The Federal Reserve's capacity for patience is on the line Tuesday when US monetary policymakers meet to discuss how soon to begin raising interest rates.
Having signalled for months that an increase in the federal funds rate could come as early as mid-year, the Federal Open Market Committee has to decide whether a recent soft spot in the economy and the soaring dollar dictate putting that trajectory on hold.
The two-day meeting ends Wednesday afternoon with a policy statement and new economic projections that will show just how confident or not FOMC members are in US growth, given the feeble state of the economies in Japan, Europe and China.
Most bets are that the FOMC will confirm its path toward a June or July Fed funds increase, by removing from its policy statement the sentence that it still "can be patient" before normalizing policy after more than six years of keeping the Fed funds rate at zero.
Fed Chair Janet Yellen has said that the increase could come within two FOMC meetings of removing that phrase, which from Wednesday would point to June at the earliest.
"With the unemployment rate already within the Fed's longer-run range of full employment of 5.2 percent to 5.5 percent, and with the funds rate still at an emergency level nearly six years after the recession ended, financial markets should begin to prepare for higher interest rates," said Deutsche Bank in a client note.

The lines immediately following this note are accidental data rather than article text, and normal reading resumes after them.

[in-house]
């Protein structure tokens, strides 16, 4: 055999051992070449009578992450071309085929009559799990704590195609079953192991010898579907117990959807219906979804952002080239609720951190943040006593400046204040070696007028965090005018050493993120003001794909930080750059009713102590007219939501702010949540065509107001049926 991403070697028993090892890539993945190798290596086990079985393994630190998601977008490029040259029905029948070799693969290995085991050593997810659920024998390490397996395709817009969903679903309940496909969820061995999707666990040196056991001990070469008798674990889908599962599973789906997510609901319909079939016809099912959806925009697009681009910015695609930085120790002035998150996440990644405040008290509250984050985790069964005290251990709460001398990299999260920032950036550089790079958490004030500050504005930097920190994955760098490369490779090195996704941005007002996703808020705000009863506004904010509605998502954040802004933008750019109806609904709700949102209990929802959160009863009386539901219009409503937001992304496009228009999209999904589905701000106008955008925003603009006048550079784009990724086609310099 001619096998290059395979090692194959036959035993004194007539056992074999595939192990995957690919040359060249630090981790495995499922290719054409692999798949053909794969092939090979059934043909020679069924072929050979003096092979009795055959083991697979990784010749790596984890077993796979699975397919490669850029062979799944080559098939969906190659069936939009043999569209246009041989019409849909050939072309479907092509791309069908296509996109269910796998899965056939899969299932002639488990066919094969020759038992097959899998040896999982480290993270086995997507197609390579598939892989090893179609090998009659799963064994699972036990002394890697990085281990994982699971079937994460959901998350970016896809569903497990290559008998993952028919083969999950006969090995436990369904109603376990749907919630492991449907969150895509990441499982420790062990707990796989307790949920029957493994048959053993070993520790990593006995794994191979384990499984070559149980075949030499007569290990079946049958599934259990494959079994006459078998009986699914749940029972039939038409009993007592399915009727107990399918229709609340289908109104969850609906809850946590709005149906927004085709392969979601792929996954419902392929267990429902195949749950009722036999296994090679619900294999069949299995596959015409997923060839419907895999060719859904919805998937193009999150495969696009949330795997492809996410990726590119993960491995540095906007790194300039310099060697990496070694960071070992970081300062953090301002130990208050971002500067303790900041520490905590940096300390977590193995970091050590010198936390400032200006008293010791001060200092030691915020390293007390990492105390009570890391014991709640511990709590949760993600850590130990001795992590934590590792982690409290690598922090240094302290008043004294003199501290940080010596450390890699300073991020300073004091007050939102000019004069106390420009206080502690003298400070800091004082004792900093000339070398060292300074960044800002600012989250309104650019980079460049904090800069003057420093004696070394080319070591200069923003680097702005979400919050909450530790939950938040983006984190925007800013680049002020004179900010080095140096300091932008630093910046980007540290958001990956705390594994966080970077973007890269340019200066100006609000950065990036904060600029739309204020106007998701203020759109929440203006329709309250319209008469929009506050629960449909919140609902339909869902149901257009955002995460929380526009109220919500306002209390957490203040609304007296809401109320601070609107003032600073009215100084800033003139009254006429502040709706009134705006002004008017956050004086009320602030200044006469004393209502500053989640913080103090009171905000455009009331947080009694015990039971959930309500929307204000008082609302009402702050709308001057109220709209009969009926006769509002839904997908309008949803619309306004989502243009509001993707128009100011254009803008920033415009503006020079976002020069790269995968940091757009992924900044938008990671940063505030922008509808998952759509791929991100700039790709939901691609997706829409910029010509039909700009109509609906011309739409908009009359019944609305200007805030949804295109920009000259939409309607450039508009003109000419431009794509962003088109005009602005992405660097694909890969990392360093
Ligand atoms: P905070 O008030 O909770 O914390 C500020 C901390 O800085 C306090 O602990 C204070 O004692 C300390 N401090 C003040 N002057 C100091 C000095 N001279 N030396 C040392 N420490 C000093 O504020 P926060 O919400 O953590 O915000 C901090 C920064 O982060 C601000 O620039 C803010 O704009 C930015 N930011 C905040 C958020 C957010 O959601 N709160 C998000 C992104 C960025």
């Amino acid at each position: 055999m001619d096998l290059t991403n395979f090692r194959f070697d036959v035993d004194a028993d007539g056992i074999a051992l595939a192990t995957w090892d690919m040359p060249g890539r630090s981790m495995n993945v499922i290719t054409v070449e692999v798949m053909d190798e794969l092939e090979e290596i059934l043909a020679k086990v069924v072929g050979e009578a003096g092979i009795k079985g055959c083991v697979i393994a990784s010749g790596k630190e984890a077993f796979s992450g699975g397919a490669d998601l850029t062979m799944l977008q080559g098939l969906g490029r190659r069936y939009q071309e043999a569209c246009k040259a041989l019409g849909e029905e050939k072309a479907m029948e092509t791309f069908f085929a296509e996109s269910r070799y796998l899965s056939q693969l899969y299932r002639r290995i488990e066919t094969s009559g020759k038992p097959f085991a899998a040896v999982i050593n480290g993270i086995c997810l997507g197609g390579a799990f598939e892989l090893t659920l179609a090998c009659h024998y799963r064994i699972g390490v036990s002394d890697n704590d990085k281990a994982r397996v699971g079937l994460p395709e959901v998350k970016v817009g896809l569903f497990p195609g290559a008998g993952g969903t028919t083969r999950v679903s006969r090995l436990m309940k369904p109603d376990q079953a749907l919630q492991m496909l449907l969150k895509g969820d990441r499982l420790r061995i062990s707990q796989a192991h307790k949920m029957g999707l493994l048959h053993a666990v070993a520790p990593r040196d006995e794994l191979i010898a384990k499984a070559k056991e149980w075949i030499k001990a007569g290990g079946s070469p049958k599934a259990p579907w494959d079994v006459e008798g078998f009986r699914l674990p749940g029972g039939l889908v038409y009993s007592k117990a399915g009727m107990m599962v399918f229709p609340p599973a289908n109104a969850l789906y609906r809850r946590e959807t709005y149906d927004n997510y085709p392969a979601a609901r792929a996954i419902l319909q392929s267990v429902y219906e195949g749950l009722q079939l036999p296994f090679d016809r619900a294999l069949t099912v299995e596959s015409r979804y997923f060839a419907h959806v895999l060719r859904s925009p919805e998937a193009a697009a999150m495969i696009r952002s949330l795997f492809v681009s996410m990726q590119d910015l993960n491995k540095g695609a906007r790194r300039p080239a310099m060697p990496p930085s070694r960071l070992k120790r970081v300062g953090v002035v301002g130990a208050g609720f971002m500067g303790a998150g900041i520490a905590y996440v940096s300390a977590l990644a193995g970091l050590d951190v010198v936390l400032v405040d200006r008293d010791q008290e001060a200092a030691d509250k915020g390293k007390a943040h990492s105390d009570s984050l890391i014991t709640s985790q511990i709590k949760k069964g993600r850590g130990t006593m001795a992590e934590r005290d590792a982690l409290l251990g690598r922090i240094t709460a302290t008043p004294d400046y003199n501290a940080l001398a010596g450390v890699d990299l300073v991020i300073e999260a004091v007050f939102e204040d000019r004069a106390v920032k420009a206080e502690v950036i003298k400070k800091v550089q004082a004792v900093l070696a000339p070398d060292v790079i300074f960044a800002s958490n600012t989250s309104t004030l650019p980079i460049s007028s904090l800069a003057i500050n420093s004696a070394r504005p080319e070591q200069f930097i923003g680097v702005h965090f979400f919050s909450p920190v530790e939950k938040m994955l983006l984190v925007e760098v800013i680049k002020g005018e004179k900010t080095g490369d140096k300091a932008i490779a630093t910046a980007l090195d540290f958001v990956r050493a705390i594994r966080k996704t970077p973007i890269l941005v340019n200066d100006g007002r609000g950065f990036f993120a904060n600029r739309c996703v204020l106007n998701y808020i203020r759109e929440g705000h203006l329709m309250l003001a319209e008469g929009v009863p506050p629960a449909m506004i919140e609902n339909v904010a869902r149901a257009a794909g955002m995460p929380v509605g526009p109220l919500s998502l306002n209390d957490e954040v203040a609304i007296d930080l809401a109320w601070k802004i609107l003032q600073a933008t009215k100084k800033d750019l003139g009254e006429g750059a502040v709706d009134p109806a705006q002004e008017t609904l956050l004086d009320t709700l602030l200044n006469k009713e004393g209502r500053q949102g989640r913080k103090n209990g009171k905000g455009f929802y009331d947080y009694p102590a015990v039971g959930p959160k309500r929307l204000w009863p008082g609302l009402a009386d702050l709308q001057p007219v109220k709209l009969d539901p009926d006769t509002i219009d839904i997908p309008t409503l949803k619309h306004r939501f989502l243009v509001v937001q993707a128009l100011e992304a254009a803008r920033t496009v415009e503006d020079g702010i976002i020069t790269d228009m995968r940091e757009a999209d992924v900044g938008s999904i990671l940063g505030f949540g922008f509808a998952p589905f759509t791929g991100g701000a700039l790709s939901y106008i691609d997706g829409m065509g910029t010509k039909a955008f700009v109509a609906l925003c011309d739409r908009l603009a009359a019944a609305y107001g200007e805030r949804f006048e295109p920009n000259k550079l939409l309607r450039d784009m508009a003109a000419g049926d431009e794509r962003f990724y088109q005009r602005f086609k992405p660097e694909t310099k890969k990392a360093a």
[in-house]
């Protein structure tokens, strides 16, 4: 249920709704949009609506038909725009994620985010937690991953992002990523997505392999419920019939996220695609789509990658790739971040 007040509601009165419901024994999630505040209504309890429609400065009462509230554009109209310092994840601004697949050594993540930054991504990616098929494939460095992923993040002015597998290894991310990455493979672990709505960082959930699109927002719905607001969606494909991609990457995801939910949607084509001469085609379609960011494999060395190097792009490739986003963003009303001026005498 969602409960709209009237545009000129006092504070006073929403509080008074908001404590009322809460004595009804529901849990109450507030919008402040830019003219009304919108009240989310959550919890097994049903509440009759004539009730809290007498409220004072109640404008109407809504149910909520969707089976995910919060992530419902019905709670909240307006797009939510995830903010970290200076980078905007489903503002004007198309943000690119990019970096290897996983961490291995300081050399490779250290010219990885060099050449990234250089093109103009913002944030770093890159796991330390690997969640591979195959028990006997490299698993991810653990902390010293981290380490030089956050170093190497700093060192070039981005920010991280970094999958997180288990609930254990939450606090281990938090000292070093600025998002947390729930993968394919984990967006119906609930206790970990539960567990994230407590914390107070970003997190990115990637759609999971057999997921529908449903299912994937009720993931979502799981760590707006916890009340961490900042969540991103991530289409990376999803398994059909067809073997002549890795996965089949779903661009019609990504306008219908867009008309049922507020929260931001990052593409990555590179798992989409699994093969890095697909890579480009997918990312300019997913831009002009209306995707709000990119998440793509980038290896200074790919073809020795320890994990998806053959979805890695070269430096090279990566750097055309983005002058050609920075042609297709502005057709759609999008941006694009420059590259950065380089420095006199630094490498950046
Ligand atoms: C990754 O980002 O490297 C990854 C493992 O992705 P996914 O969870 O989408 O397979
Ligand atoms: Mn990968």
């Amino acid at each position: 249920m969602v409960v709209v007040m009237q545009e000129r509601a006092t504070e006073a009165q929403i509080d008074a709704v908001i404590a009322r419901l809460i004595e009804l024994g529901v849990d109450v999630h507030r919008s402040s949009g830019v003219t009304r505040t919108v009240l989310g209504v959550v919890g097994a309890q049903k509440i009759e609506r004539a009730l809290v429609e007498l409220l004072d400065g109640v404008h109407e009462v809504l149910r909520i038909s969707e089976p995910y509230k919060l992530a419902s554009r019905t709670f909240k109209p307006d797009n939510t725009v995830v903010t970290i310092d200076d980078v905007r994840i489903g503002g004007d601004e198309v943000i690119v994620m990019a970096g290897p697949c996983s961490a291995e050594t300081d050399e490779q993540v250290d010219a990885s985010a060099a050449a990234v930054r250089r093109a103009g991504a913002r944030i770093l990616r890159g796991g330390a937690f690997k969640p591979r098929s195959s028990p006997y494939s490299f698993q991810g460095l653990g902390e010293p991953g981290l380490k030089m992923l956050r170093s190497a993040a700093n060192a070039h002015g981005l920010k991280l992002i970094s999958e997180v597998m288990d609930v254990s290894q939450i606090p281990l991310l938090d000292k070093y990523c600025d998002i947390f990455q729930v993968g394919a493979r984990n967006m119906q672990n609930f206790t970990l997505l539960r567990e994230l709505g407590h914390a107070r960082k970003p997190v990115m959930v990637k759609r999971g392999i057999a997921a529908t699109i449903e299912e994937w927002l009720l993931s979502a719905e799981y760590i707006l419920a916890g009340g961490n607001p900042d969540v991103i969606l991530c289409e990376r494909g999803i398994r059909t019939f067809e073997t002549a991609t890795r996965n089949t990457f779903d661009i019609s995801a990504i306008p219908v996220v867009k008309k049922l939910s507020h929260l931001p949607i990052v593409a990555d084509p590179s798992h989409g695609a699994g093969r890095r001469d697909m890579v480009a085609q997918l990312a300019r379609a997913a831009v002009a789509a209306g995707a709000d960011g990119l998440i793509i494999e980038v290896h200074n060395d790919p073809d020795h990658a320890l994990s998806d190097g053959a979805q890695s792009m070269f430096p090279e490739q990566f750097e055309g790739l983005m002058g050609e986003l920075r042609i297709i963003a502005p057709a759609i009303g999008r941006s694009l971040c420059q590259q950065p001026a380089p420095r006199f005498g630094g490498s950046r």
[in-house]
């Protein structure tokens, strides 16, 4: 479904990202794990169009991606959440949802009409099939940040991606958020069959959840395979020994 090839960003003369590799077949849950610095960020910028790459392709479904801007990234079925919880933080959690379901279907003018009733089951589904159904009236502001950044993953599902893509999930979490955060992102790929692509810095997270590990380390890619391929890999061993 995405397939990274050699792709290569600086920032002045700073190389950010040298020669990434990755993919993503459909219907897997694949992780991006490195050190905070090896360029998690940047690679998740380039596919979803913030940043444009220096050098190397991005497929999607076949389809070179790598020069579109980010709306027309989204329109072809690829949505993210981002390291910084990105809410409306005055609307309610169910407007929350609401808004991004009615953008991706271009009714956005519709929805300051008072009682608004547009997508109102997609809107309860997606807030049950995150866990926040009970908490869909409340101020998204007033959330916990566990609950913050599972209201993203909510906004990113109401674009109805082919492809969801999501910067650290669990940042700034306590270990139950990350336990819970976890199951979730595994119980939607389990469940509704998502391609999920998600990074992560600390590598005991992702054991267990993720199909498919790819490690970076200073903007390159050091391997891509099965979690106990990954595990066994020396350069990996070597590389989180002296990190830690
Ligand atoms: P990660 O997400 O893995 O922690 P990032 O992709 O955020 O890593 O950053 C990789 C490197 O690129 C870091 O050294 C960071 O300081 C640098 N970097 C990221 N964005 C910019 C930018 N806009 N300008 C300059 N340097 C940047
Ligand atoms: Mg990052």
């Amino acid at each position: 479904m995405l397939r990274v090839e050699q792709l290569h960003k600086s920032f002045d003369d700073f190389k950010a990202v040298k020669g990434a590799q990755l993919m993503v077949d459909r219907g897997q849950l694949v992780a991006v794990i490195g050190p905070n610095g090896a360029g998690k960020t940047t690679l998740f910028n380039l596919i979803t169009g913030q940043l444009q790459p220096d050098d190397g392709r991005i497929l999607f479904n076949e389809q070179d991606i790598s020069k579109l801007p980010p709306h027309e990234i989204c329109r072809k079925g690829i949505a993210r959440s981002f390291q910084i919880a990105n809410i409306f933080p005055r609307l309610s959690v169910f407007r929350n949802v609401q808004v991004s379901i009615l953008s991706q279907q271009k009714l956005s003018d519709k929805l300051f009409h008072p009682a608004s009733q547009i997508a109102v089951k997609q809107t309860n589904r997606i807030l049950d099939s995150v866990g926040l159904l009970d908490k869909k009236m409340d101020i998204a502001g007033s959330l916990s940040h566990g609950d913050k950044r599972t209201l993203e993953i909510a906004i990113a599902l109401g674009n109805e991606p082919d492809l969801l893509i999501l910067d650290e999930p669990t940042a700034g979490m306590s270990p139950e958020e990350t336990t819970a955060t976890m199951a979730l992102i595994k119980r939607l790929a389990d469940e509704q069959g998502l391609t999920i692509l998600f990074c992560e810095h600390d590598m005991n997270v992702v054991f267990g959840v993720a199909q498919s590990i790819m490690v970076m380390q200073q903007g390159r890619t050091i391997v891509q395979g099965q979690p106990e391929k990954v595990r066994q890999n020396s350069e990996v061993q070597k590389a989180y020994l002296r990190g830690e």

The Fed has stoked expectations of a hike for months. But it has also stressed that any decision is data-dependent, and that has put pause to some analysts in recent weeks, with the economy appearing to slow during the winter.
Although job creation numbers -- a key guide for the central bank -- have been strong, other data on consumer spending, inflation, wage growth and the housing industry have weakened in recent months.
Moreover, the Fed's move toward tightening, while major central banks elsewhere are pumping more liquidity into their economies, has sent the US dollar soaring, which is now hurting US exports and the earnings of companies with significant business abroad.
The problem in assessing the economy, points out Steven Ricchiuto, chief economist at Mizuho Securities, is that a "disconnect" has developed between what the strong labor market indicates and the weak growth indicated by other data.
"Unfortunately, there seems to be irrational anxiety among investors and the committee that near-zero interest rates are unnatural, inflationary and have left markets dysfunctional. The Fed is therefore seen as needing to hike rates sooner rather than later," Ricchiuto said.
Nariman Behravesh, chief economist at IHS, said that it is possible the Fed could drop the "patient" signal but still hold off until September, though he favors the mid-year call for a rate hike.
"I don't think it's going to delay... It sure looks like they are going to hike rates in June. But as long as the dollar's strength continues, they've got this stiff headwind, you could see the Fed, after the first hike, proceed very slowly."